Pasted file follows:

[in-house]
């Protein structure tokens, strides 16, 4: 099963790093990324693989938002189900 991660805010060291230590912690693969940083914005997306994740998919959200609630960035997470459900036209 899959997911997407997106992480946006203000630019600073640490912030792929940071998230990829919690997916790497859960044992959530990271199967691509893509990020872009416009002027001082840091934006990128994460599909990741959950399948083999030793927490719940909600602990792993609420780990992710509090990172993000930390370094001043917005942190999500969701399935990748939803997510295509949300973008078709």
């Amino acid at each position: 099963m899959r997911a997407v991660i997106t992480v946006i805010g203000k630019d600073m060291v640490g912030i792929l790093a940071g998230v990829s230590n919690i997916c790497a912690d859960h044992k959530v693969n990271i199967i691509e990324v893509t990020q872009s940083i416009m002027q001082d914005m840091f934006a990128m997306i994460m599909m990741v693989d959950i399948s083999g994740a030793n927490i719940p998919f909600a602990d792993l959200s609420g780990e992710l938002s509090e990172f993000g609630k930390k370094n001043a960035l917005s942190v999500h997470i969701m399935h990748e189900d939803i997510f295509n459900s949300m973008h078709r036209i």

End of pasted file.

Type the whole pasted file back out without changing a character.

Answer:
[in-house]
């Protein structure tokens, strides 16, 4: 099963790093990324693989938002189900 991660805010060291230590912690693969940083914005997306994740998919959200609630960035997470459900036209 899959997911997407997106992480946006203000630019600073640490912030792929940071998230990829919690997916790497859960044992959530990271199967691509893509990020872009416009002027001082840091934006990128994460599909990741959950399948083999030793927490719940909600602990792993609420780990992710509090990172993000930390370094001043917005942190999500969701399935990748939803997510295509949300973008078709």
């Amino acid at each position: 099963m899959r997911a997407v991660i997106t992480v946006i805010g203000k630019d600073m060291v640490g912030i792929l790093a940071g998230v990829s230590n919690i997916c790497a912690d859960h044992k959530v693969n990271i199967i691509e990324v893509t990020q872009s940083i416009m002027q001082d914005m840091f934006a990128m997306i994460m599909m990741v693989d959950i399948s083999g994740a030793n927490i719940p998919f909600a602990d792993l959200s609420g780990e992710l938002s509090e990172f993000g609630k930390k370094n001043a960035l917005s942190v999500h997470i969701m399935h990748e189900d939803i997510f295509n459900s949300m973008h078709r036209i």